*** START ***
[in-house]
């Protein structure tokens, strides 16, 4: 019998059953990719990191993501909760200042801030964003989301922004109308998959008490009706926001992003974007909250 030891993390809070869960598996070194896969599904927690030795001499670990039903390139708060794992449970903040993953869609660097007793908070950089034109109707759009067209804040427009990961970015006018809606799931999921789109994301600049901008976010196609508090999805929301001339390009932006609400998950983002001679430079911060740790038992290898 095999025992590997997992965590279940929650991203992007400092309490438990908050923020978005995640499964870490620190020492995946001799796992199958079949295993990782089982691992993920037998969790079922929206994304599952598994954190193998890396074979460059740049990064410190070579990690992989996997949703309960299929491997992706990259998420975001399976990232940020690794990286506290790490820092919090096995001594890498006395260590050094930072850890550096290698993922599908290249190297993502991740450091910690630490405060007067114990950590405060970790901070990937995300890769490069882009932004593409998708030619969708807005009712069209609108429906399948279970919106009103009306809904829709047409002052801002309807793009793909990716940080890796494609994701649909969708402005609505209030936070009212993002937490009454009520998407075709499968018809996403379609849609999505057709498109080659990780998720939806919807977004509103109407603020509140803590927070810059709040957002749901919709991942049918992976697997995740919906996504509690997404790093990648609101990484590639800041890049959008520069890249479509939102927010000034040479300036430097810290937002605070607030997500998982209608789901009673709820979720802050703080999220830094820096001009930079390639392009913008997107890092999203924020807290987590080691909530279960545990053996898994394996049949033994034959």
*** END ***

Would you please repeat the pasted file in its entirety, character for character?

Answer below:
[in-house]
């Protein structure tokens, strides 16, 4: 019998059953990719990191993501909760200042801030964003989301922004109308998959008490009706926001992003974007909250 030891993390809070869960598996070194896969599904927690030795001499670990039903390139708060794992449970903040993953869609660097007793908070950089034109109707759009067209804040427009990961970015006018809606799931999921789109994301600049901008976010196609508090999805929301001339390009932006609400998950983002001679430079911060740790038992290898 095999025992590997997992965590279940929650991203992007400092309490438990908050923020978005995640499964870490620190020492995946001799796992199958079949295993990782089982691992993920037998969790079922929206994304599952598994954190193998890396074979460059740049990064410190070579990690992989996997949703309960299929491997992706990259998420975001399976990232940020690794990286506290790490820092919090096995001594890498006395260590050094930072850890550096290698993922599908290249190297993502991740450091910690630490405060007067114990950590405060970790901070990937995300890769490069882009932004593409998708030619969708807005009712069209609108429906399948279970919106009103009306809904829709047409002052801002309807793009793909990716940080890796494609994701649909969708402005609505209030936070009212993002937490009454009520998407075709499968018809996403379609849609999505057709498109080659990780998720939806919807977004509103109407603020509140803590927070810059709040957002749901919709991942049918992976697997995740919906996504509690997404790093990648609101990484590639800041890049959008520069890249479509939102927010000034040479300036430097810290937002605070607030997500998982209608789901009673709820979720802050703080999220830094820096001009930079390639392009913008997107890092999203924020807290987590080691909530279960545990053996898994394996049949033994034959």